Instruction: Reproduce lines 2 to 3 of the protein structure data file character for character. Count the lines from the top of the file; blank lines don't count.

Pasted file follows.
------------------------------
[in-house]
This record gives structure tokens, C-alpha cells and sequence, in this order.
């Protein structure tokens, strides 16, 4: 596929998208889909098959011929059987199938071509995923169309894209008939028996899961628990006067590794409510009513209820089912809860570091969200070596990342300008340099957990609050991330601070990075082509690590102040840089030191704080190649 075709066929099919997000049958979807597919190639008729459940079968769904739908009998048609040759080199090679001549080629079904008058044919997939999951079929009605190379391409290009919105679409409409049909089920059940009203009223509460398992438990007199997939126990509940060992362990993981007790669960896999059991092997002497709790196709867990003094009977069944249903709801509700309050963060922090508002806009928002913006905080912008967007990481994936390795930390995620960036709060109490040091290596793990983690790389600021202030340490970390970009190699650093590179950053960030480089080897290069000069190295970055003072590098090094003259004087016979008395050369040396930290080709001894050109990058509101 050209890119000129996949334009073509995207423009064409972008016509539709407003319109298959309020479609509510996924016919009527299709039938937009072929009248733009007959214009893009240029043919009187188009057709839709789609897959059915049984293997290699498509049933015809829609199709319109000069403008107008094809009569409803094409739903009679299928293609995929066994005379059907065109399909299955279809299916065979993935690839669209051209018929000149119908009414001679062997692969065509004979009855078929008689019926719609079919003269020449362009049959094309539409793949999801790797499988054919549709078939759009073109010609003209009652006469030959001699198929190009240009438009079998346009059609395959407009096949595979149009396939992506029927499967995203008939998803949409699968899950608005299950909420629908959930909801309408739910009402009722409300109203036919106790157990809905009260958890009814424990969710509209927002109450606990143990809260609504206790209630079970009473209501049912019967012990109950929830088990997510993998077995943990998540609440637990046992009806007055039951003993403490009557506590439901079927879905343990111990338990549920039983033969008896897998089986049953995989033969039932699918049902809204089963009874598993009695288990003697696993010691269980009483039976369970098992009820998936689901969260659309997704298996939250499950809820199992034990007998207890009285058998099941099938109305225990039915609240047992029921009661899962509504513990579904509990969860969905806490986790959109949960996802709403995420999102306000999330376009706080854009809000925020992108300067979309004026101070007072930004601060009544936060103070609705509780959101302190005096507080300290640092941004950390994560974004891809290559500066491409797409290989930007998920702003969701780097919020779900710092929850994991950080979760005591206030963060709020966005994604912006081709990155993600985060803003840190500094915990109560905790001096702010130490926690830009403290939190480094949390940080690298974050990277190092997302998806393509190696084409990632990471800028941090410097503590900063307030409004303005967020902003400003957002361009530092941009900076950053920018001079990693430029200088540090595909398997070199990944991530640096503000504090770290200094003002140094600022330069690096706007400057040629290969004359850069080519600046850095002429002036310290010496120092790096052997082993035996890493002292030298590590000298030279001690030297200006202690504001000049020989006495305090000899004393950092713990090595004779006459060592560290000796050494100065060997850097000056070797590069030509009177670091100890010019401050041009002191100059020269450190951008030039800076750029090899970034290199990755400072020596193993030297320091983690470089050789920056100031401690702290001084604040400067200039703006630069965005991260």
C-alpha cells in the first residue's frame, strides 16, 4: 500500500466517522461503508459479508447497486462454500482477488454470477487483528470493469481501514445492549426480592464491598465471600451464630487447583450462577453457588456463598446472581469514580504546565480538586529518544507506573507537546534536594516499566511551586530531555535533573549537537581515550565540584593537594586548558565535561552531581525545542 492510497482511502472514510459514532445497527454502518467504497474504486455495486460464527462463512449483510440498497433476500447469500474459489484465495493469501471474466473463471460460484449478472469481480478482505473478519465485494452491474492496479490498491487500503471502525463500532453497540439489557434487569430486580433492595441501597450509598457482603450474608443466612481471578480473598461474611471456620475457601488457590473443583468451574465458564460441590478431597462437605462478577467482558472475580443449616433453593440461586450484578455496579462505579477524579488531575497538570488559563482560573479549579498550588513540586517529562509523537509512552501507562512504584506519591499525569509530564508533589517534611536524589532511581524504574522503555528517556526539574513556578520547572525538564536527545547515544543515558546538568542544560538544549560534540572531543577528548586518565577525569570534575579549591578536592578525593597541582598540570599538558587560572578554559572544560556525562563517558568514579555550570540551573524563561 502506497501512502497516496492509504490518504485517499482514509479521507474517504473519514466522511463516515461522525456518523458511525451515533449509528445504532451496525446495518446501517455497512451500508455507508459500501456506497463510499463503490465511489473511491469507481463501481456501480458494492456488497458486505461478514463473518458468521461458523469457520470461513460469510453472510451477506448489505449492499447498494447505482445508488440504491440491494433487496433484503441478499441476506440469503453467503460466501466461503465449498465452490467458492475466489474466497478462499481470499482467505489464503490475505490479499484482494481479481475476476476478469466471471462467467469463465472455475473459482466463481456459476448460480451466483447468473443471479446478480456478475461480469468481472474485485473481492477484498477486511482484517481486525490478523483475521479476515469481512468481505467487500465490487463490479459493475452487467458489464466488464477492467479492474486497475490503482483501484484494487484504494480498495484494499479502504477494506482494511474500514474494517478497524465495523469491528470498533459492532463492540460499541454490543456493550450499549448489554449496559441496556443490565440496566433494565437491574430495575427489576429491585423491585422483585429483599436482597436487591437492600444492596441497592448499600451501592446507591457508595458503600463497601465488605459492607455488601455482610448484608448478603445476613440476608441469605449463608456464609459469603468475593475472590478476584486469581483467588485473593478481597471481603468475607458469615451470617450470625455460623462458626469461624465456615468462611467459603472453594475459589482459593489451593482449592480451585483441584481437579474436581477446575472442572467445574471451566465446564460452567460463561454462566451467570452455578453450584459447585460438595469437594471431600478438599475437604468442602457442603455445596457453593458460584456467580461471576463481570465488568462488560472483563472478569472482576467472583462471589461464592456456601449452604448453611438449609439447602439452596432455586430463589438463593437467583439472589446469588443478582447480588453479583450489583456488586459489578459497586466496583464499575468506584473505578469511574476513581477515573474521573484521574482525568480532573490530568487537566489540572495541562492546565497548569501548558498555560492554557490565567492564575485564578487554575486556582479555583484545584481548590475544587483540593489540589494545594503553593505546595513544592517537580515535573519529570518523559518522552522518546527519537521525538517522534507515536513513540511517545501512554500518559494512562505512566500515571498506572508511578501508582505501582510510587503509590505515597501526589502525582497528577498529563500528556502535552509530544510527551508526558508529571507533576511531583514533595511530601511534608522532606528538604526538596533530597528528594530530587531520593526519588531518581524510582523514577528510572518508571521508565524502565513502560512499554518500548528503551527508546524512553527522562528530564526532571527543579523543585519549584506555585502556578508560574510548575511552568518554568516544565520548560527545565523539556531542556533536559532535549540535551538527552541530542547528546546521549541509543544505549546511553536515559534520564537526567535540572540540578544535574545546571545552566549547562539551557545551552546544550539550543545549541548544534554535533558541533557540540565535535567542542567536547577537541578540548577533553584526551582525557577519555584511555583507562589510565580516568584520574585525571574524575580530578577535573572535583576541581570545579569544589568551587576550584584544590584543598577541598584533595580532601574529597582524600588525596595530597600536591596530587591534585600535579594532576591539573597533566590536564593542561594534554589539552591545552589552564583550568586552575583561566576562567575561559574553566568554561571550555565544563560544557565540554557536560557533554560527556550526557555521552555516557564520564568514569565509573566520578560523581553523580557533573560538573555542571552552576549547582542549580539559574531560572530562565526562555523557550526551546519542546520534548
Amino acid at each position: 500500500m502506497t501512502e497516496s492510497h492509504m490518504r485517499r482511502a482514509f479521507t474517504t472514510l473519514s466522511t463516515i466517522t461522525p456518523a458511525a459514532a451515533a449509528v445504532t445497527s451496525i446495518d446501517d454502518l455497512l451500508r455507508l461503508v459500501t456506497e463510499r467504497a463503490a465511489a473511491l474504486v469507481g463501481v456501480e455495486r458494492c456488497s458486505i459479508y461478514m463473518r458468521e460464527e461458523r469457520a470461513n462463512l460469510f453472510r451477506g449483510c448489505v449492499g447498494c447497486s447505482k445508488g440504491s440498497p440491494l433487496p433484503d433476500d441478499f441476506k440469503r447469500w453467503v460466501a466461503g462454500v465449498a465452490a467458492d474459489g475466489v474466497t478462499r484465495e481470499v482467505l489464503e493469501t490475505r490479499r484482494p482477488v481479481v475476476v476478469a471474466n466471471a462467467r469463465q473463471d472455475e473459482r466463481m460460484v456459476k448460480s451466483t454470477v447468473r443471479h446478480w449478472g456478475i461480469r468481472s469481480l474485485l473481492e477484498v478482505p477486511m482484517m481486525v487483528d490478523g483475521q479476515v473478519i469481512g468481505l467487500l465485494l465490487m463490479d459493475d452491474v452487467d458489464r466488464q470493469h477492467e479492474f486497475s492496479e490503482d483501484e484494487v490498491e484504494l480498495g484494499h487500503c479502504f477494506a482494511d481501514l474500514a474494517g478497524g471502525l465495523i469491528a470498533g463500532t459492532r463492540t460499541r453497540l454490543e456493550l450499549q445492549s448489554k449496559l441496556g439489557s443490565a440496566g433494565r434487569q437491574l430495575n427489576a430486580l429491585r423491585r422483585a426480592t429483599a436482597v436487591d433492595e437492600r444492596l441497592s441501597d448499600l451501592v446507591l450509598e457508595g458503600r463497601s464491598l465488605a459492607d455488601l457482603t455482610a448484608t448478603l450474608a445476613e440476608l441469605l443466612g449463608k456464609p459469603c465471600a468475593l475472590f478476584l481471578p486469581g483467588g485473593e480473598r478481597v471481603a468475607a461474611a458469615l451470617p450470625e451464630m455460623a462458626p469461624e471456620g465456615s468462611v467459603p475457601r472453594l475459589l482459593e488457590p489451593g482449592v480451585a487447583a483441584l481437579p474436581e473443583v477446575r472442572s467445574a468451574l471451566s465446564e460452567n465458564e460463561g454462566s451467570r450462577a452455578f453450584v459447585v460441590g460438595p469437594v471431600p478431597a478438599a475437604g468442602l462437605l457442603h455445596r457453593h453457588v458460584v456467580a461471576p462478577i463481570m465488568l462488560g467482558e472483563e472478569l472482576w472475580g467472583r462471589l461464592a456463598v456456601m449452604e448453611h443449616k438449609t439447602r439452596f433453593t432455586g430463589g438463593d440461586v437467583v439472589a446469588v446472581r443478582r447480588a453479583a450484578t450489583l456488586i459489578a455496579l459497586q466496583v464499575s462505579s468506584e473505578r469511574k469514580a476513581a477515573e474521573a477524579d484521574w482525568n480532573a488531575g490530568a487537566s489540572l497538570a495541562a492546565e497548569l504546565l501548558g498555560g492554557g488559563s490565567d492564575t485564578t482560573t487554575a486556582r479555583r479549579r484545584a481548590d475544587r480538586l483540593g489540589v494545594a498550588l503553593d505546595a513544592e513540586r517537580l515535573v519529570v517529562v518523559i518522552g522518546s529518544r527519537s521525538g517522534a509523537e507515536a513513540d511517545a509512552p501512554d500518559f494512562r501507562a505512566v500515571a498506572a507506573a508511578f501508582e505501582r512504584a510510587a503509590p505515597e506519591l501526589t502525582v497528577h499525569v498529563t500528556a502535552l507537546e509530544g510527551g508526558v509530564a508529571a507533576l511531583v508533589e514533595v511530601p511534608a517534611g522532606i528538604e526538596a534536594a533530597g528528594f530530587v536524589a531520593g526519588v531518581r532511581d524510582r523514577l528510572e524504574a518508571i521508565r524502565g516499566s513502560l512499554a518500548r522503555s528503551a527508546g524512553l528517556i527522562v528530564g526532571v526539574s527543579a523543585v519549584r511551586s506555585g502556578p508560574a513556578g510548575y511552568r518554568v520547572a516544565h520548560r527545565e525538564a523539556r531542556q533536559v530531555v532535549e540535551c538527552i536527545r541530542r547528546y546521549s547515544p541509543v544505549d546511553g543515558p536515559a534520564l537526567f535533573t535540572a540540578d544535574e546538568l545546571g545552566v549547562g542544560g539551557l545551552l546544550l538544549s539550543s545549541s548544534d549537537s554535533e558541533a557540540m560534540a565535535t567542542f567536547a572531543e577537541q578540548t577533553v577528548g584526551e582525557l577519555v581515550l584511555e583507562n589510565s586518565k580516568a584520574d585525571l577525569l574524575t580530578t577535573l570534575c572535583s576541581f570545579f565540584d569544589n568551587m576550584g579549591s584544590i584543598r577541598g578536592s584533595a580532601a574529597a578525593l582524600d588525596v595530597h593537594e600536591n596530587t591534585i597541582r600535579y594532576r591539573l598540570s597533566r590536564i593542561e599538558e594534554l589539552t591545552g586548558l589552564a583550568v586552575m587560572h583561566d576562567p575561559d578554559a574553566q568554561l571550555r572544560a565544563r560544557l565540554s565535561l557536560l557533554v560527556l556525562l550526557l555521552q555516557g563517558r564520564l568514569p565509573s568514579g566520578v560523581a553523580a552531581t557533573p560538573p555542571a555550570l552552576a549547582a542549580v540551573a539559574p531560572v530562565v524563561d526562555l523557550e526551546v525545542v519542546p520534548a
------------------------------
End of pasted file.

This record gives structure tokens, C-alpha cells and sequence, in this order.
């Protein structure tokens, strides 16, 4: 596929998208889909098959011929059987199938071509995923169309894209008939028996899961628990006067590794409510009513209820089912809860570091969200070596990342300008340099957990609050991330601070990075082509690590102040840089030191704080190649 075709066929099919997000049958979807597919190639008729459940079968769904739908009998048609040759080199090679001549080629079904008058044919997939999951079929009605190379391409290009919105679409409409049909089920059940009203009223509460398992438990007199997939126990509940060992362990993981007790669960896999059991092997002497709790196709867990003094009977069944249903709801509700309050963060922090508002806009928002913006905080912008967007990481994936390795930390995620960036709060109490040091290596793990983690790389600021202030340490970390970009190699650093590179950053960030480089080897290069000069190295970055003072590098090094003259004087016979008395050369040396930290080709001894050109990058509101 050209890119000129996949334009073509995207423009064409972008016509539709407003319109298959309020479609509510996924016919009527299709039938937009072929009248733009007959214009893009240029043919009187188009057709839709789609897959059915049984293997290699498509049933015809829609199709319109000069403008107008094809009569409803094409739903009679299928293609995929066994005379059907065109399909299955279809299916065979993935690839669209051209018929000149119908009414001679062997692969065509004979009855078929008689019926719609079919003269020449362009049959094309539409793949999801790797499988054919549709078939759009073109010609003209009652006469030959001699198929190009240009438009079998346009059609395959407009096949595979149009396939992506029927499967995203008939998803949409699968899950608005299950909420629908959930909801309408739910009402009722409300109203036919106790157990809905009260958890009814424990969710509209927002109450606990143990809260609504206790209630079970009473209501049912019967012990109950929830088990997510993998077995943990998540609440637990046992009806007055039951003993403490009557506590439901079927879905343990111990338990549920039983033969008896897998089986049953995989033969039932699918049902809204089963009874598993009695288990003697696993010691269980009483039976369970098992009820998936689901969260659309997704298996939250499950809820199992034990007998207890009285058998099941099938109305225990039915609240047992029921009661899962509504513990579904509990969860969905806490986790959109949960996802709403995420999102306000999330376009706080854009809000925020992108300067979309004026101070007072930004601060009544936060103070609705509780959101302190005096507080300290640092941004950390994560974004891809290559500066491409797409290989930007998920702003969701780097919020779900710092929850994991950080979760005591206030963060709020966005994604912006081709990155993600985060803003840190500094915990109560905790001096702010130490926690830009403290939190480094949390940080690298974050990277190092997302998806393509190696084409990632990471800028941090410097503590900063307030409004303005967020902003400003957002361009530092941009900076950053920018001079990693430029200088540090595909398997070199990944991530640096503000504090770290200094003002140094600022330069690096706007400057040629290969004359850069080519600046850095002429002036310290010496120092790096052997082993035996890493002292030298590590000298030279001690030297200006202690504001000049020989006495305090000899004393950092713990090595004779006459060592560290000796050494100065060997850097000056070797590069030509009177670091100890010019401050041009002191100059020269450190951008030039800076750029090899970034290199990755400072020596193993030297320091983690470089050789920056100031401690702290001084604040400067200039703006630069965005991260």